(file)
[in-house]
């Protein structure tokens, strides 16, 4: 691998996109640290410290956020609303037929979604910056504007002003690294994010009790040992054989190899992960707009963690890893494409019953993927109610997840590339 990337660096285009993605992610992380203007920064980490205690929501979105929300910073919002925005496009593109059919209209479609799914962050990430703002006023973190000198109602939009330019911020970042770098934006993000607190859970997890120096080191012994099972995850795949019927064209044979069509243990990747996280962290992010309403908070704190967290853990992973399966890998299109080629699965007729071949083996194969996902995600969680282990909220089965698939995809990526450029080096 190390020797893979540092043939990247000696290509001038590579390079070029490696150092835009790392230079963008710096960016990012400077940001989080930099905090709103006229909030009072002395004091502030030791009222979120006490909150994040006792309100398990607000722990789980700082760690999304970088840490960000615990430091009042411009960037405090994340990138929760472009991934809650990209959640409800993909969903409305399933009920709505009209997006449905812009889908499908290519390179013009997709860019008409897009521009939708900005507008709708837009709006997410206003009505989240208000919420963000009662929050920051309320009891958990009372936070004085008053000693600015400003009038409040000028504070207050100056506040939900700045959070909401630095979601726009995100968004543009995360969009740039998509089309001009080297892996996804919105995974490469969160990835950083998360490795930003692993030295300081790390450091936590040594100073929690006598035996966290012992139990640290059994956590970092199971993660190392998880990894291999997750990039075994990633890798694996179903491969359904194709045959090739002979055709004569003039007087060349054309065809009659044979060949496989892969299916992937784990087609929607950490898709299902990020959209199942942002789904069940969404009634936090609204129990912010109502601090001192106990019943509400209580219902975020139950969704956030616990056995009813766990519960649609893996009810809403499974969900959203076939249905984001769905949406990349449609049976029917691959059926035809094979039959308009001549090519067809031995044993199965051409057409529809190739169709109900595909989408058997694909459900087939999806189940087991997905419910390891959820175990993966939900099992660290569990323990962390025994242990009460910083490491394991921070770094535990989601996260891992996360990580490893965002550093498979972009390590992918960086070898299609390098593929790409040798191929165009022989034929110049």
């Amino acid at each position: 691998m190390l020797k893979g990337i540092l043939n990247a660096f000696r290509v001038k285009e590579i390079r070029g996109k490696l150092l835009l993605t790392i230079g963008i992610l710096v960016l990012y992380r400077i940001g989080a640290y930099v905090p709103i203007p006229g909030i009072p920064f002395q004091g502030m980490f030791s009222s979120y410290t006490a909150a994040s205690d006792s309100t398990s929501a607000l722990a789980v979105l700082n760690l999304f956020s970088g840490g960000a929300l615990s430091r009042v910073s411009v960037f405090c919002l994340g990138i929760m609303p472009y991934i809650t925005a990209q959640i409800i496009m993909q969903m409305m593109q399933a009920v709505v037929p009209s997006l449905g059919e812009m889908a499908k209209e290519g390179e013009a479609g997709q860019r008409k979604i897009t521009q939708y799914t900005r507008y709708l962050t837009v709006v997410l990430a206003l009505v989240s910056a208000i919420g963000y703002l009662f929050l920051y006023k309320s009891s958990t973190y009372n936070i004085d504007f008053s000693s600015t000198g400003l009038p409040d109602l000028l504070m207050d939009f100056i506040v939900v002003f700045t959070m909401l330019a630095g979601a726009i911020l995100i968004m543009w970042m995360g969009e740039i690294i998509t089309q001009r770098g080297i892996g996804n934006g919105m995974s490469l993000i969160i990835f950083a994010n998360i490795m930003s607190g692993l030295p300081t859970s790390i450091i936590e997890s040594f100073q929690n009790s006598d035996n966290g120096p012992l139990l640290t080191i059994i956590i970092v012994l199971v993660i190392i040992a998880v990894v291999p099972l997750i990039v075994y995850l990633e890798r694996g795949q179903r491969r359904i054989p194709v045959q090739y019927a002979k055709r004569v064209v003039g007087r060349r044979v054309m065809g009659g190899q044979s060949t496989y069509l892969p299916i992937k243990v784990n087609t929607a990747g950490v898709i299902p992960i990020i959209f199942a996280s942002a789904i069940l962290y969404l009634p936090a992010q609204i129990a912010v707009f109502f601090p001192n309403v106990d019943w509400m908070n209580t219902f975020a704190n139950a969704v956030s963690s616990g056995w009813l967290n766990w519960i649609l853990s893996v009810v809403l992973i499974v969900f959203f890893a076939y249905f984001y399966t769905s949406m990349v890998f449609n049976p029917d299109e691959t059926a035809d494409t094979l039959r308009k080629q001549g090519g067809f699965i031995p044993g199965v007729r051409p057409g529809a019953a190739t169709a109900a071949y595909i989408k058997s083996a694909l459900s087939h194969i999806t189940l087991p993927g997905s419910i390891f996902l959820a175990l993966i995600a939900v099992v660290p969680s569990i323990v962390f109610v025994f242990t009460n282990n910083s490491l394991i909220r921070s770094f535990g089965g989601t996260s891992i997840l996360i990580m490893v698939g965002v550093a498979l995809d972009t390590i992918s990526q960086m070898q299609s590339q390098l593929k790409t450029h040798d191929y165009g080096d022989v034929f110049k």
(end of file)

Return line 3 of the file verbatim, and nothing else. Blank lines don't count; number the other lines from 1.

């Amino acid at each position: 691998m190390l020797k893979g990337i540092l043939n990247a660096f000696r290509v001038k285009e590579i390079r070029g996109k490696l150092l835009l993605t790392i230079g963008i992610l710096v960016l990012y992380r400077i940001g989080a640290y930099v905090p709103i203007p006229g909030i009072p920064f002395q004091g502030m980490f030791s009222s979120y410290t006490a909150a994040s205690d006792s309100t398990s929501a607000l722990a789980v979105l700082n760690l999304f956020s970088g840490g960000a929300l615990s430091r009042v910073s411009v960037f405090c919002l994340g990138i929760m609303p472009y991934i809650t925005a990209q959640i409800i496009m993909q969903m409305m593109q399933a009920v709505v037929p009209s997006l449905g059919e812009m889908a499908k209209e290519g390179e013009a479609g997709q860019r008409k979604i897009t521009q939708y799914t900005r507008y709708l962050t837009v709006v997410l990430a206003l009505v989240s910056a208000i919420g963000y703002l009662f929050l920051y006023k309320s009891s958990t973190y009372n936070i004085d504007f008053s000693s600015t000198g400003l009038p409040d109602l000028l504070m207050d939009f100056i506040v939900v002003f700045t959070m909401l330019a630095g979601a726009i911020l995100i968004m543009w970042m995360g969009e740039i690294i998509t089309q001009r770098g080297i892996g996804n934006g919105m995974s490469l993000i969160i990835f950083a994010n998360i490795m930003s607190g692993l030295p300081t859970s790390i450091i936590e997890s040594f100073q929690n009790s006598d035996n966290g120096p012992l139990l640290t080191i059994i956590i970092v012994l199971v993660i190392i040992a998880v990894v291999p099972l997750i990039v075994y995850l990633e890798r694996g795949q179903r491969r359904i054989p194709v045959q090739y019927a002979k055709r004569v064209v003039g007087r060349r044979v054309m065809g009659g190899q044979s060949t496989y069509l892969p299916i992937k243990v784990n087609t929607a990747g950490v898709i299902p992960i990020i959209f199942a996280s942002a789904i069940l962290y969404l009634p936090a992010q609204i129990a912010v707009f109502f601090p001192n309403v106990d019943w509400m908070n209580t219902f975020a704190n139950a969704v956030s963690s616990g056995w009813l967290n766990w519960i649609l853990s893996v009810v809403l992973i499974v969900f959203f890893a076939y249905f984001y399966t769905s949406m990349v890998f449609n049976p029917d299109e691959t059926a035809d494409t094979l039959r308009k080629q001549g090519g067809f699965i031995p044993g199965v007729r051409p057409g529809a019953a190739t169709a109900a071949y595909i989408k058997s083996a694909l459900s087939h194969i999806t189940l087991p993927g997905s419910i390891f996902l959820a175990l993966i995600a939900v099992v660290p969680s569990i323990v962390f109610v025994f242990t009460n282990n910083s490491l394991i909220r921070s770094f535990g089965g989601t996260s891992i997840l996360i990580m490893v698939g965002v550093a498979l995809d972009t390590i992918s990526q960086m070898q299609s590339q390098l593929k790409t450029h040798d191929y165009g080096d022989v034929f110049k």